This article is about holding worship services on special Christian days, such as Christmas and Good Friday.

Source: Faith in Focus, 1997. 4 pages.

Incarnation and Passion

My back­ground is Open Breth­ren and we never had such things as Easter and Christ­mas Services. I don't recall that Brethren ever thought that there was actually anything wrong with them in themselves. It was just that they were the only two occasions when so many ever went to Church; we consid­ered that hypocritical, so we didn't hold services then. Of course, such is hypocritical. So I have never grown up with them and after joining the Reformed Churches, I was never happy about ob­serving the 'Church Year'.

However, I could not say that, in it­self, it was wrong. My previous Session required it of me but not in a strait-jacket sort of way. I did my best for nine years and over that time my attitude has changed. Some years I really struggled to put together a few sermons on the subject in a fresh way. But there were times when I think I had good ideas and I think (for whatever that is worth) that some of my better sermons came out of those series. Over the years I came to appreciate the fact that the people in Palmerston North actually wanted to give up some of their holiday to come and worship God and thank Him for His sal­vation. We should not be unappreciative of that in today's hedonistic environ­ment. Should we deny people that on these two appropriate occasions? Celebrating the two greatest events of our Lord's work for us? So, alongside Rev. Hoyt's treatment of the subject from a Scriptural point of view, which must al­ways be first and determinative, may I make some other comments?

Confessional Considerations🔗

The Heidelberg interprets the Second Commandment as teaching "that we in no way make any image of God nor wor­ship Him in any other way than He has commanded in His Word (LD. 96)."

The Belgic teaches "that the whole manner of worship which God requires of us is written in (the Scriptures) at large (Art. 7)" and further;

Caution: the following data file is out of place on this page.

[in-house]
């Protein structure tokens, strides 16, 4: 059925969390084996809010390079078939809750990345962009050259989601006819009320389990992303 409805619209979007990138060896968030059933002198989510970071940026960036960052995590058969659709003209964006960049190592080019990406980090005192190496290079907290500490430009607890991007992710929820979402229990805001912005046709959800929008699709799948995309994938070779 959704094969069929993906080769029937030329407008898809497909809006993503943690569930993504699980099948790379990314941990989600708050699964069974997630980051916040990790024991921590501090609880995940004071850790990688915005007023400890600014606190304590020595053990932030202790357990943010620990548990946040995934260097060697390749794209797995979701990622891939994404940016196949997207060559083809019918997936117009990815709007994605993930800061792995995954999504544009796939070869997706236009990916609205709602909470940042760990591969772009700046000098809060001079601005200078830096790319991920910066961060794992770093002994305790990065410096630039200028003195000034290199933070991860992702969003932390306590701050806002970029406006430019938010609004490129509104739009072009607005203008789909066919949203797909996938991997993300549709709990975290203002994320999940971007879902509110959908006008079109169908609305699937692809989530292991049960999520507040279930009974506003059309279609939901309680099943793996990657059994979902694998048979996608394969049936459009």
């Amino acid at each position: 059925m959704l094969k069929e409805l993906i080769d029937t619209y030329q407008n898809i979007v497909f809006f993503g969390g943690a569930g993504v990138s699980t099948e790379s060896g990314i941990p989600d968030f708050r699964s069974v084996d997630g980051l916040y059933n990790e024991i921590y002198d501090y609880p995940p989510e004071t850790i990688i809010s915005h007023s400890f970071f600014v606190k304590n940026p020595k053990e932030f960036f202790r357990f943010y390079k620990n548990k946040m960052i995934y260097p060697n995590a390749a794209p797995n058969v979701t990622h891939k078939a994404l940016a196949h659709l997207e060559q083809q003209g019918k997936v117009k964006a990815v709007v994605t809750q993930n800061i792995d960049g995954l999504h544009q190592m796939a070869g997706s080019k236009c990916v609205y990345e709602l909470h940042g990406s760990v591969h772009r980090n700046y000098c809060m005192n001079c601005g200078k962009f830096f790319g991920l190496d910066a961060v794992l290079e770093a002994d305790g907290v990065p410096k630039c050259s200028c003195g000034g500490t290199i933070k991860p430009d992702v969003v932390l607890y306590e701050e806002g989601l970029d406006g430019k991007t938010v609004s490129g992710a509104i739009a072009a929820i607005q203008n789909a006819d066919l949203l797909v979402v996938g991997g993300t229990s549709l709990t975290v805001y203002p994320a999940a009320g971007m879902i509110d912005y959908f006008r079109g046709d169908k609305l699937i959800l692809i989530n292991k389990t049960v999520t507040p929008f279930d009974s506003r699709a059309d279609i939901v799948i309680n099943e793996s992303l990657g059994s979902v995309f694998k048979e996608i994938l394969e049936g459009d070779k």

...we believe, though it is useful and beneficial that those who are rulers of the Church institute and establish certain ordinances among themselves for maintaining the body of the Church, yet that they ought studiously to take care that they do not depart from those things which Christ, our only Mas­ter, has instituted. And therefore we reject all human inventions, and all laws which man would introduce into the worship of God, thereby to bind and compel the conscience in any manner whatever. Therefore we admit only of that which tends to nourish and preserve concord and unity, and to keep all men in obe­dience to God.(Art. 32)

The Westminster says, The whole counsel of God concern­ing all things necessary for His own glory, man's salvation, faith and life, is either expressly set down in Scripture, or by good and neces­sary consequence may be deduced from Scripture: unto which nothing at any time is to be added... Nev­ertheless, we acknowledge ... that there are some circumstances con­cerning the worship of God, and the government of the Church, com­mon to human actions and socie­ties, which are to be ordered by the light of nature, and Christian pru­dence, according to the general rules of the Word, which are always to be observed.(Chap. 1, 6)

...the acceptable way of worship­ping the true God is instituted by Himself, and so limited by His own revealed will, that He may not be worshipped according to the imagi­nations and devices of men, or the suggestions of Satan, under any visible representation, or any other way not prescribed in the Holy Scripture.(Chap. 21, 1) the public assemblies, which are not carelessly or wilfully to be neglected, or forsaken, when God, by His Word or providence, calleth thereunto.(Chap. 21, 6)

From all this has developed the Regu­lative Principle of Worship which, roughly put, says, "what is not commanded is forbidden." Which begs the perennial question, what specifically is commanded?  Recitation of a creed? Two services on the Lord's Day? Catechism preaching? What aspects of our worship are to be determined in the light of na­ture and Christian prudence according to the general principles of the Word and what are limited by His own revealed will in a rather more specific manner?

Dealing with Components🔗

One thing I have noticed about all the confessional statements about worship is that they are dealing with the compo­nents of worship, not when or how often we are to worship. Thus, the second service is one of those things that the (human) rulers of the Church have, over the years, instituted to maintain the body of the Church. Thus too, can we not say that Catechism preaching is a human invention? But it does not bring anything foreign into the worship of God. It is sim­ply a way of preaching the Word, a frame­work for systematically preaching the Word as one of the Scripturally pre­scribed elements. A liturgy serves a simi­lar purpose. The Church has only fol­lowed the synagogue so far as liturgy is concerned; we don't have an explicit command. At the most Christ's and the apostles' example.